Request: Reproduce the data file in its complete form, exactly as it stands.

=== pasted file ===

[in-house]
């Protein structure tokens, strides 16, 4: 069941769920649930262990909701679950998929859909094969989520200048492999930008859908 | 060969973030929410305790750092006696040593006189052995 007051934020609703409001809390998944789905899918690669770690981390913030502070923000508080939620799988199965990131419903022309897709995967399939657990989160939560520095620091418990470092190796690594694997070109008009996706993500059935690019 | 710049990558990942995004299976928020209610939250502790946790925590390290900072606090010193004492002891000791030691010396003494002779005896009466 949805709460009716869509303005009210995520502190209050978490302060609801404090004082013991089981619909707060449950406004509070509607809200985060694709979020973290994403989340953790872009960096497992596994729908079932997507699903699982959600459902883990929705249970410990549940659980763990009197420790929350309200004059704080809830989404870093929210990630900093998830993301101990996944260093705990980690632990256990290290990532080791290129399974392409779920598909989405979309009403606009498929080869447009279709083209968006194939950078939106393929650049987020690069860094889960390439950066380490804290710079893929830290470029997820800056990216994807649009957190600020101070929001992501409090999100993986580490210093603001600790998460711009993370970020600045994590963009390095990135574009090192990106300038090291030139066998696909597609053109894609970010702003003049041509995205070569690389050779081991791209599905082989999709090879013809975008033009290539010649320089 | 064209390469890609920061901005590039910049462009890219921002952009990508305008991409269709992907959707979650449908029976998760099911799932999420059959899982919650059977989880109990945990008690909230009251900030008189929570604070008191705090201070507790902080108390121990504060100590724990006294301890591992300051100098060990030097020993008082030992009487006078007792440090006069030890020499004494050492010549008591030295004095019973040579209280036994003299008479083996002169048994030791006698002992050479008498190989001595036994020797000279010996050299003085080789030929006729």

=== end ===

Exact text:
[in-house]
């Protein structure tokens, strides 16, 4: 069941769920649930262990909701679950998929859909094969989520200048492999930008859908 | 060969973030929410305790750092006696040593006189052995 007051934020609703409001809390998944789905899918690669770690981390913030502070923000508080939620799988199965990131419903022309897709995967399939657990989160939560520095620091418990470092190796690594694997070109008009996706993500059935690019 | 710049990558990942995004299976928020209610939250502790946790925590390290900072606090010193004492002891000791030691010396003494002779005896009466 949805709460009716869509303005009210995520502190209050978490302060609801404090004082013991089981619909707060449950406004509070509607809200985060694709979020973290994403989340953790872009960096497992596994729908079932997507699903699982959600459902883990929705249970410990549940659980763990009197420790929350309200004059704080809830989404870093929210990630900093998830993301101990996944260093705990980690632990256990290290990532080791290129399974392409779920598909989405979309009403606009498929080869447009279709083209968006194939950078939106393929650049987020690069860094889960390439950066380490804290710079893929830290470029997820800056990216994807649009957190600020101070929001992501409090999100993986580490210093603001600790998460711009993370970020600045994590963009390095990135574009090192990106300038090291030139066998696909597609053109894609970010702003003049041509995205070569690389050779081991791209599905082989999709090879013809975008033009290539010649320089 | 064209390469890609920061901005590039910049462009890219921002952009990508305008991409269709992907959707979650449908029976998760099911799932999420059959899982919650059977989880109990945990008690909230009251900030008189929570604070008191705090201070507790902080108390121990504060100590724990006294301890591992300051100098060990030097020993008082030992009487006078007792440090006069030890020499004494050492010549008591030295004095019973040579209280036994003299008479083996002169048994030791006698002992050479008498190989001595036994020797000279010996050299003085080789030929006729």